Why Did They Go Away?


When times grew dreadfully hard, Vermonters in their desperation turned to the manufacture of tonics, elixirs, and remedies of virtually miraculous powers. Paine’s Celery Compound not only made several modest fortunes in Burlington, but in far places it gave new hope to the nervous, the debilitated, and the aged, and brought astonishing vitality to thousands of outlanders, many of whom were moved to write testimonials of gratitude to the beneficent proprietors on Lake Champlain. In nearby Enosburgh Falls, Dr. B. J. Kendall was performing wonders with his sovereign spavin cure, and “Horse and Cattle Renovating Powders,” which he promoted from Bangor to Houston with the handsomest full-color lithographs ever seen in cow barns and livery stables. Lyndonville’s fame rested on the sound base of millions of cans of Kow Kure (Registered) going forth to every state in the Union.

Lesser alchemists were also at work making bitters and pain killers in astounding variety and volume, none of which ever went sour or moldy for lack of an alcohol preservative. Few Vermonters know that over the years their state’s official Census of Leading Manufacturers seldom failed to list “Patent Medicines and Compounds” which, by 1900, had a value exceeding $82,000,000 and stood only a little below “Marble and Stone.”


Up and down and across the state, on isolated farms and in the villages, hundreds of men and women started little ventures that failed. Persuasive agents sold them mulberry bushes, complete with busy silk worms, from which they were told they could expect fortunes. Again, they bought poppy seeds and special machinery which, so the man said, would produce a fine grade of opium, bring a high price, and would be used only for the alleviation of pain, surely a Christian enterprise. Meanwhile, in their despond, they were assaulted and fermented by Dorrilites, Mormons, Perfectionists; by temperance shouters, hydrotherapists, and anti-nicotine soldiers; by Abolitionists, anti-calomel men, and Grahamites; by Thomsonians, homeopaths, and Adventists; and by assorted Sabbatarians, feminists, anti-Masons, Friends of Liberia, and vegetarians. Indeed, one group of Vermonters took off for Kansas with the doomed Vegetarian Settlement Company. Oneida Community in New York, founded by Vermonter John Humphrey Noyes and one of the most successful communal experiments in Nineteenth-Century America, could scarcely have come into being without the many Vermonters who emigrated to Oneida. It is of course well-known that Joseph Smith and Brigham Young were born in Vermont, but less known that Smith’s amanuensis while the Book of Mormon was being translated was a Vermont youth, Oliver Cowdery; or that six of Prophet Smith’s wives were natives of Vermont; or that four of the original Twelve Apostles were born in the Green Mountains.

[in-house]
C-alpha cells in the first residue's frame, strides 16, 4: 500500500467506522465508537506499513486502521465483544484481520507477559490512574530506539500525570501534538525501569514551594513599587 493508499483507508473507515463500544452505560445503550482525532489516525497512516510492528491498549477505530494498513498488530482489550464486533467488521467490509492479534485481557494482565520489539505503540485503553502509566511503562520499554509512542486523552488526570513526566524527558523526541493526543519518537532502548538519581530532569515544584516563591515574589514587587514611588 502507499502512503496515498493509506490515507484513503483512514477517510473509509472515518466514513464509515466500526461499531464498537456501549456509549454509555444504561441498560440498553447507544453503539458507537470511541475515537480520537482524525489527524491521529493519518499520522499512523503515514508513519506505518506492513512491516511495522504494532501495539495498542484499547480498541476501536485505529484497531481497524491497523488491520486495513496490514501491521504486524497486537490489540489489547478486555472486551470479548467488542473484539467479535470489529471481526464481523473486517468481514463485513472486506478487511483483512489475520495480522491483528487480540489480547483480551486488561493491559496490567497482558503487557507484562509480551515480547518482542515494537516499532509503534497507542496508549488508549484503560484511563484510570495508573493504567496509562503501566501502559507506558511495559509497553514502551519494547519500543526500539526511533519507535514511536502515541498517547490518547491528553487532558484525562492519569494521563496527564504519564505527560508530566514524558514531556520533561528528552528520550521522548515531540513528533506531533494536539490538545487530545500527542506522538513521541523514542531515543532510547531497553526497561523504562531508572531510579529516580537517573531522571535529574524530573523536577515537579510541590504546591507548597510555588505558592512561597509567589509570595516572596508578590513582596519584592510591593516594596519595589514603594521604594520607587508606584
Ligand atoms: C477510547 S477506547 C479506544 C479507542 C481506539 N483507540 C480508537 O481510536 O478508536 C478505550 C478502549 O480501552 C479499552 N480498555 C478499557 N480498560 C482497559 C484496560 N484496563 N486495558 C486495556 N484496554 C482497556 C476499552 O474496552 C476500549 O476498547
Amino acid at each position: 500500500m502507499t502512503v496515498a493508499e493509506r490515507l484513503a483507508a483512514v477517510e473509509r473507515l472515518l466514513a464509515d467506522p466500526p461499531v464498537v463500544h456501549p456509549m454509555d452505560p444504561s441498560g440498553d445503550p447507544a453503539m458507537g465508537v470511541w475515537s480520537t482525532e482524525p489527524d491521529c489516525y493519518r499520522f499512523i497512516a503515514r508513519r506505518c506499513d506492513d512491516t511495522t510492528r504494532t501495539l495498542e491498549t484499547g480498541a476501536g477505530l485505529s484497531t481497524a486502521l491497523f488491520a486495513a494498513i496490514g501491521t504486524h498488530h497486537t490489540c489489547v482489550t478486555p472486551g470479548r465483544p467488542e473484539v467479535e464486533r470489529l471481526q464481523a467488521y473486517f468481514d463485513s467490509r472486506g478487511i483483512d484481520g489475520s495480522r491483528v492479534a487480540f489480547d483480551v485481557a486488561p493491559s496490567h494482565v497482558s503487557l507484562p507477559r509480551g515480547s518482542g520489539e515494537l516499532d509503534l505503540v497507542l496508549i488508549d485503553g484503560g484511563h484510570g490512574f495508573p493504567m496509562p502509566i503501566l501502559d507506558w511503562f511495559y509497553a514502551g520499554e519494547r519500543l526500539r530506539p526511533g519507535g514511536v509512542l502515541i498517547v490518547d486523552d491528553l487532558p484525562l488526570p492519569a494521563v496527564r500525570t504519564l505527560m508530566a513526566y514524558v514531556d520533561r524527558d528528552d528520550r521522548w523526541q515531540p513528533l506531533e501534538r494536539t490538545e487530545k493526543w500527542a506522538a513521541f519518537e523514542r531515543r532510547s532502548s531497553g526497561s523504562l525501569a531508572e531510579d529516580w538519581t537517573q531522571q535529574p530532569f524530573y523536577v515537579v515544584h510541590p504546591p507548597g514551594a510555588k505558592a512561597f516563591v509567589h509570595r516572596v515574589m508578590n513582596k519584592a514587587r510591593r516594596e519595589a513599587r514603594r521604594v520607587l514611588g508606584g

Whether Vermont’s émigrés were usually the bolder and more energetic, or merely those who had not done well on the home ground, has been for years a subject discussed in Vermont and elsewhere. One may take either side and win the argument, then turn around and make hash of both theories. In the West one often heard and read that Vermonters were watchers of pennies, savers of string, eaters of shoe box lunches on trains, wearers of shiny clothes, tippers of nickels and dimes. (Wrong: Coolidge always tipped fifteen cents.) This is merely the great western brag in reverse, an attempt prompted by a feeling of selfguilt to indict a people for two of their more admirable traits—the ingrained habit of spending less than they make, and a complete disregard for the façade of ostentation. The gods of the hills are not the gods of the valleys of Texas or California, and possibly not the gods of anywhere west of Lake Champlain.

A little over a century ago an observer wrote that “The inhabitants of Vermont are of a character equal in strength to the austerity of their beliefs.” In forty years I have come to think that those who stayed home have shown as much ability and considerably more courage than those who went away. On periodic visits I see on every hand the remains, and often the ruins, of the Nineteenth Century. I cherish them too. On every hand is also the bustle and style of the Twentieth Century that is called Progress. I do not happen to cherish this, but it goes to show that the inhabitants are not the morose mossbacks of tradition.

You can still find kerosene lamps in use. Yet no industry has brought its technology to a higher level than that of the marble and stone quarries, unless it be that of the maple sugar men. It seems unnecessary to more than mention the many “progressive” schools in Vermont villages which attract pupils from all over the country. The several ski tows operate by Diesel power. Hunting and fishing are infinitely better than in my youth, for the conservation efforts of this alert state have supplemented the work of its lively Development Commission.